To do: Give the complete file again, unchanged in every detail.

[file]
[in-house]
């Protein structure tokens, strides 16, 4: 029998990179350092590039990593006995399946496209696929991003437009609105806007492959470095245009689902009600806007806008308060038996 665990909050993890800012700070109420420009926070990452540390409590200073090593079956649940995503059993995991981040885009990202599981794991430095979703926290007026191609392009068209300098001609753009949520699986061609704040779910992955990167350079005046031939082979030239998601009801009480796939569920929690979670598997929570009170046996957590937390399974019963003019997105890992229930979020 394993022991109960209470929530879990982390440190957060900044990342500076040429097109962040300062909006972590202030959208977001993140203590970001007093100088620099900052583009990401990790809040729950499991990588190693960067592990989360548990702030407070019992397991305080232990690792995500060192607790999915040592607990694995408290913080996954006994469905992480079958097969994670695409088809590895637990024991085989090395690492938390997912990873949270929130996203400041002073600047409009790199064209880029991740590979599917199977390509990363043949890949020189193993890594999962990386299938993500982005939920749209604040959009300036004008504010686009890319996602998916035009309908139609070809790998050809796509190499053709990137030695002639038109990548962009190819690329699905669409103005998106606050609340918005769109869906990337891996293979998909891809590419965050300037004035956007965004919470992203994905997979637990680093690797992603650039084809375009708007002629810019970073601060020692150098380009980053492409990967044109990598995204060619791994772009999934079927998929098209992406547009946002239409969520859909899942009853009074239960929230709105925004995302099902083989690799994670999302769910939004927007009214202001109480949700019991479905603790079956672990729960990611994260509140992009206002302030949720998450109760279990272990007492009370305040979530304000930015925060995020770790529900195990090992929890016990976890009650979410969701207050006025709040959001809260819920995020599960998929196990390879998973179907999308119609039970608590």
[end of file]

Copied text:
[in-house]
């Protein structure tokens, strides 16, 4: 029998990179350092590039990593006995399946496209696929991003437009609105806007492959470095245009689902009600806007806008308060038996 665990909050993890800012700070109420420009926070990452540390409590200073090593079956649940995503059993995991981040885009990202599981794991430095979703926290007026191609392009068209300098001609753009949520699986061609704040779910992955990167350079005046031939082979030239998601009801009480796939569920929690979670598997929570009170046996957590937390399974019963003019997105890992229930979020 394993022991109960209470929530879990982390440190957060900044990342500076040429097109962040300062909006972590202030959208977001993140203590970001007093100088620099900052583009990401990790809040729950499991990588190693960067592990989360548990702030407070019992397991305080232990690792995500060192607790999915040592607990694995408290913080996954006994469905992480079958097969994670695409088809590895637990024991085989090395690492938390997912990873949270929130996203400041002073600047409009790199064209880029991740590979599917199977390509990363043949890949020189193993890594999962990386299938993500982005939920749209604040959009300036004008504010686009890319996602998916035009309908139609070809790998050809796509190499053709990137030695002639038109990548962009190819690329699905669409103005998106606050609340918005769109869906990337891996293979998909891809590419965050300037004035956007965004919470992203994905997979637990680093690797992603650039084809375009708007002629810019970073601060020692150098380009980053492409990967044109990598995204060619791994772009999934079927998929098209992406547009946002239409969520859909899942009853009074239960929230709105925004995302099902083989690799994670999302769910939004927007009214202001109480949700019991479905603790079956672990729960990611994260509140992009206002302030949720998450109760279990272990007492009370305040979530304000930015925060995020770790529900195990090992929890016990976890009650979410969701207050006025709040959001809260819920995020599960998929196990390879998973179907999308119609039970608590």